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Asian amateur golf championship designed to 'inspire, create heroes'

All News 15:31 October 06, 2016

By Yoo Jee-ho

INCHEON, Oct. 6 (Yonhap) -- The fledgling Asian amateur golf championship being held in South Korea this week has been created to "inspire and create heroes," one of the event's organizers said Thursday.

The eighth edition of the Asia-Pacific Amateur Championship (AAC) opened its four-day play at Jack Nicklaus Golf Club Korea in Incheon, just west of Seoul. The event is co-organized by the Asia Pacific Golf Confederation (APGC), the Masters Tournament and the R&A, which holds the Open Championship. The winner earns an invitation to the Masters the following year and a spot in the international qualifying round for the Open Championship.

At the onset of the event, Billy Payne, chairman of the Masters and its host course, Augusta National Golf Club, said one of the major goals of the tournament is to give young players someone to look up to.

"The fastest way to involve the community of kids and young people is for them to emulate and copy other people they admire," Payne said at the press conference at the club house of the venue. "It's a recipe that will work for every sport and we hope it will work for golf."

Payne pointed to the example of Hideki Matsuyama, a two-time champion of the AAC who went on to win twice on the PGA Tour.

"He is our most famous champion and his game has improved rather dramatically," Payne said. "There will be others from this championship who will go on to become equally as great as Hideki. As we develop great champions, other kids will be inspired, and they will see a game that they believe they can play. Inspiring and creating heroes is where we began and where we are today."

Organizing the AAC is part of the Masters' efforts to globalize the tournament, but the season's first major still has the smallest field among the four signature events in men's golf.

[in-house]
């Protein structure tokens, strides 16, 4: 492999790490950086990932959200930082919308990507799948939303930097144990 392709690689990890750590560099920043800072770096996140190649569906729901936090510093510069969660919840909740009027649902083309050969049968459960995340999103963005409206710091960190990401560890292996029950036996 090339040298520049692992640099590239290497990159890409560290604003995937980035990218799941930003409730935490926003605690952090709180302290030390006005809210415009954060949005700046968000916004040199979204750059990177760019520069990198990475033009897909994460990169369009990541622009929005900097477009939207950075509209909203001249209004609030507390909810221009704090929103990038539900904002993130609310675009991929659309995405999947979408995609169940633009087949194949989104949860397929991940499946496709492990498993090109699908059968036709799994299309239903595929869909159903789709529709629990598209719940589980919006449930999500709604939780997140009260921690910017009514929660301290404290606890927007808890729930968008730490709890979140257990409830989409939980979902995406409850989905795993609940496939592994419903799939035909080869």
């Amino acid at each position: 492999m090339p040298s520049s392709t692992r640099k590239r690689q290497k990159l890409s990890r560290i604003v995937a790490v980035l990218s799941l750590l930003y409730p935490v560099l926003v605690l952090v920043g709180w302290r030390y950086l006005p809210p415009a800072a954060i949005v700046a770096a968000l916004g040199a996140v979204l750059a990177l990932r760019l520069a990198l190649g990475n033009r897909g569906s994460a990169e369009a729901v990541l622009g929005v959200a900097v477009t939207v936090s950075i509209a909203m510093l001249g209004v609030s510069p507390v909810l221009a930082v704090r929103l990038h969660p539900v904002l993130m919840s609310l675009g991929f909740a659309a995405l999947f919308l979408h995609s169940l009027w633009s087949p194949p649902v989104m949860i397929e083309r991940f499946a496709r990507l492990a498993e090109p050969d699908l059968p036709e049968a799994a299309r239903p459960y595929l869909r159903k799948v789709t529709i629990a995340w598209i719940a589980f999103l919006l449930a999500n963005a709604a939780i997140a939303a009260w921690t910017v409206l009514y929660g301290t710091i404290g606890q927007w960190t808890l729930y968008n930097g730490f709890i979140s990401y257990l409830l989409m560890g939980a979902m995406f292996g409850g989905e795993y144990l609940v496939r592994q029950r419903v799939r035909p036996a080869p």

In 2016, only 89 players competed at Augusta National compared to 156 each at the U.S. Open, the Open Championship and the PGA Championship.

Payne said he doesn't "expect (the field) to grow much more" because of reasons other than golf itself.

"The time of the year we play the Masters in early April, we have a limited day light coming out of winter on the east coast of the U.S.," Payne said of the course located in the state of Georgia. "I can assure you we tee off regularly the maximum number of players that can begin and finish in daylight hours."

David Cherry, head of the APGC, said the quality of play at the ACC has improved over the years, and in particular, players from countries with little golfing tradition, have made progress.

"The scores turned in by the best players are significantly higher than in the past, and there have also been significant improvements in the demeanor of the players," Cherry said. "They all have the dream of playing in this wonderful event, and they go back and tell other players what an outstanding event this was. For players from Cambodia, Laos and Bhutan -- not known as golf countries -- this is their chance to play at the Masters and the Open Championship."


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